I’ve thrown some damn good parties since I started cooking with cannabis in 2009. I’d even say some were epic. There’s nothing like reaching the crescendo of a meal orchestrated to open people’s minds and senses and connect them with their dinner partners, the food’s tastes and aromas, and the finer notes of everything. Everyone blossoms, blissed and blessed.
This is no small thing to pull off, and of course I’ve had disasters—thankfully none too epic and way less frequent now than when I first started. In the beginning, serving cannabis to guests was cripplingly intimidating.
For me, hosting a cannabis dinner is a lot like teaching a yoga class. As the leader, I’m responsible for every person’s well-being and experience, from understanding their physical limitations and apprehensions to curating a playlist that keeps them motivated, relaxed, and flowing. They should leave happier than they came.
That level of culpability makes me nama-cray-cray. It kept me from teaching yoga after I got certified and could have strangled my inner canna-hostess, too, if I hadn’t stumbled onto the opportunity to learn from the very best while writing and promoting The Cannabis Kitchen Cookbook.
When you need confidence, there’s nothing like going
straight to the experts—and a beautiful thing about the cannabis community is how willing anyone who loves this plant is to educate and share.
Keep them in the zone.
In legal states, a thriving cannabis hospitality industry employs professionals in everything from event planning to budtending. Consumers dab in elegant lounges, sip canna-mocktails, and indulge in CBD coffee stations and s’more bars stocked with infused chocolate. They taste cultivars as they’re paired with courses like wine. They dine on infused foie gras custard while inhaling from bowls of terpene vapor at $500-a-plate dinners.
Chris Sayegh, the Herbal Chef behind those half-G-a-head banquets, considers himself a shaman. He conducts every dinner, explaining to the journeyers how the night will go and how they can expect to feel. His servers act as guides, keeping people on track and helping them if they get uncomfortable. Diners’ glasses are constantly filled with water throughout a dinner engineered to keep them in what Sayegh calls the “euphoric zone.” Afterward, they retreat to a decompression lounge, where they can wipe their faces with eucalyptus-scented towels and get a massage.
Sayegh says his specialty is “understanding how people can get this really beautiful effect without ever being overwhelmed,” a skill anyone who entertains with cannabis should be honing. Stupefied or paranoid guests suck the soul out of a party as quickly as obnoxious or passed-out-drunk ones—and then there’s that part about being responsible for their well-being. If you haven’t had nightmares about diners slumped over their plates and leaving in wheelbarrows like the hobbits at Bilbo Baggins’ 111th birthday party, you probably shouldn’t be hosting a cannabis shindig.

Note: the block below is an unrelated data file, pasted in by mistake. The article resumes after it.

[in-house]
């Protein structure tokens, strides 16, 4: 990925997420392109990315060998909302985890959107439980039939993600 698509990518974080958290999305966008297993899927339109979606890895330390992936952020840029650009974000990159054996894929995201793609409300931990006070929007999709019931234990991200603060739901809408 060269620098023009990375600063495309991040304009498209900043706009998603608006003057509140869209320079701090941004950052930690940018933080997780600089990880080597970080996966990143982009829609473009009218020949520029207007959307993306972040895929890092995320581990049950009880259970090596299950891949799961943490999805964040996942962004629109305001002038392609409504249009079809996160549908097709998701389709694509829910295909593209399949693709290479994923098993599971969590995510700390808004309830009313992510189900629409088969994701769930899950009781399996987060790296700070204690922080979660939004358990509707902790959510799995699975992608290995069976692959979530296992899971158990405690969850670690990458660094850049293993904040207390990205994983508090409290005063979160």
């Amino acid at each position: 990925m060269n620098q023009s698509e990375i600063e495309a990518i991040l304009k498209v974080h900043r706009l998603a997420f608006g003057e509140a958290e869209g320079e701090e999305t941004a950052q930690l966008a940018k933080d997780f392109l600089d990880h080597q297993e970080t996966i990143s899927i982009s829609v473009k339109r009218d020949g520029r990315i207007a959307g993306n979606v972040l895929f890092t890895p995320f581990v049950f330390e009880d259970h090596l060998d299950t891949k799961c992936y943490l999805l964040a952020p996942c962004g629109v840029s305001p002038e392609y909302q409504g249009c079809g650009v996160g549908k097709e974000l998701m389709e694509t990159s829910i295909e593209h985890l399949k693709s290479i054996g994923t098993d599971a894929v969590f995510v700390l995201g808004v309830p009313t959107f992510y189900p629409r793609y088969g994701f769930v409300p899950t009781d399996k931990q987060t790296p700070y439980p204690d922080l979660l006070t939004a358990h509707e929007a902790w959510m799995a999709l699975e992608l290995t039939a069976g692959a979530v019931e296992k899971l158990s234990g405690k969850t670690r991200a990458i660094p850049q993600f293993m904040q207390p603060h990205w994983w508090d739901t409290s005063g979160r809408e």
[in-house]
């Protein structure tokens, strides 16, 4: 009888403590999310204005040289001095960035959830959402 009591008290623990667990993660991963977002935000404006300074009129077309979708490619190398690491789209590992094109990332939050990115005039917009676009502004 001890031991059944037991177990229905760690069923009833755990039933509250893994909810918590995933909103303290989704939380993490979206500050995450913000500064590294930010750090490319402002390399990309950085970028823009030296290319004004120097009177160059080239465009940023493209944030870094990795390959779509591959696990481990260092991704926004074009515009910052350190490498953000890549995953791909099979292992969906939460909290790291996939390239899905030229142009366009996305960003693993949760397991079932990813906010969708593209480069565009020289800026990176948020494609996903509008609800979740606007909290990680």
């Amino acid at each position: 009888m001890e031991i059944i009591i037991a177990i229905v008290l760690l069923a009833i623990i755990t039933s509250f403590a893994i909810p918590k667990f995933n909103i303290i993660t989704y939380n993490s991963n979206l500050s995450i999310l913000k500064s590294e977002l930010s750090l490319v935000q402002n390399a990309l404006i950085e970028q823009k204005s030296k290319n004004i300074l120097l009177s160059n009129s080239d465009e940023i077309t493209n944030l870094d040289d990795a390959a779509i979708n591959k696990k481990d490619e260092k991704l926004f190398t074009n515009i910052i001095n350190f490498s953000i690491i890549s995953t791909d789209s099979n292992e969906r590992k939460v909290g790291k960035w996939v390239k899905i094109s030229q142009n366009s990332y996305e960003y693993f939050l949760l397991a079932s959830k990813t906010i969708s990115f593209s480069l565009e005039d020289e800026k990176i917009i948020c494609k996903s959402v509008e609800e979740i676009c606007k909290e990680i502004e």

Have an “Oh, Shit Kit.”
Overconsumption happens, even with the pros. Though he rarely has to use them, Scottsdale, Arizona–based chef and restaurateur Payton Curry stocks up on water with electrolytes and Undoo softgels (a mixture of vitamin E, olive oil, and olivetol that promises to “unhaze the blaze”) when he hosts cannabis-infused dinners. For a few larger events, he’s even hired nurse practitioners to administer IV bags.
“Americans have been programmed to sleep it off or make themselves throw up if they have too much to drink,” Curry says. “With cannabis, it’s different. We say, ‘Here’s a pizza, a movie, and six gallons of water.’”
At Denver-based Irie Weddings and Events, the staff keeps an “Oh, Shit Kit” full of homeopathic rescue remedies; lavender, eucalyptus and chamomile essential oils; 5-Hour Energy; and ground pepper (said to mitigate anxiety and paranoia).
Budtenders at these events always ask about guests’ experience and tolerance, and signs at the bud bars remind people to sit down or call over a friend if they feel lightheaded or dizzy. No matter what, they never lets anyone suffer alone.
Know your own limits.
Hosting with the most means being there for someone who thinks they’re dying. (It’s physically impossible to overdose on cannabis, but the time for a biology lesson is not during a crisis.) You need to control your own consumption—or even wait until after the party.
That’s why you might want to hire pros, says Andrew Mieure, owner of Top Shelf Budtending, a service that offers certified “cannabis sommeliers” who present a holistic introduction to the plant’s botany, tastes, aromas, and effects. Mieure specializes in serving first-timers and people returning to cannabis after a long while, and they heighten his sense of obligation to deliver only smooth, groovy adventures.
“Their experiences,” he says, “can make or break the future of cannabis in America.”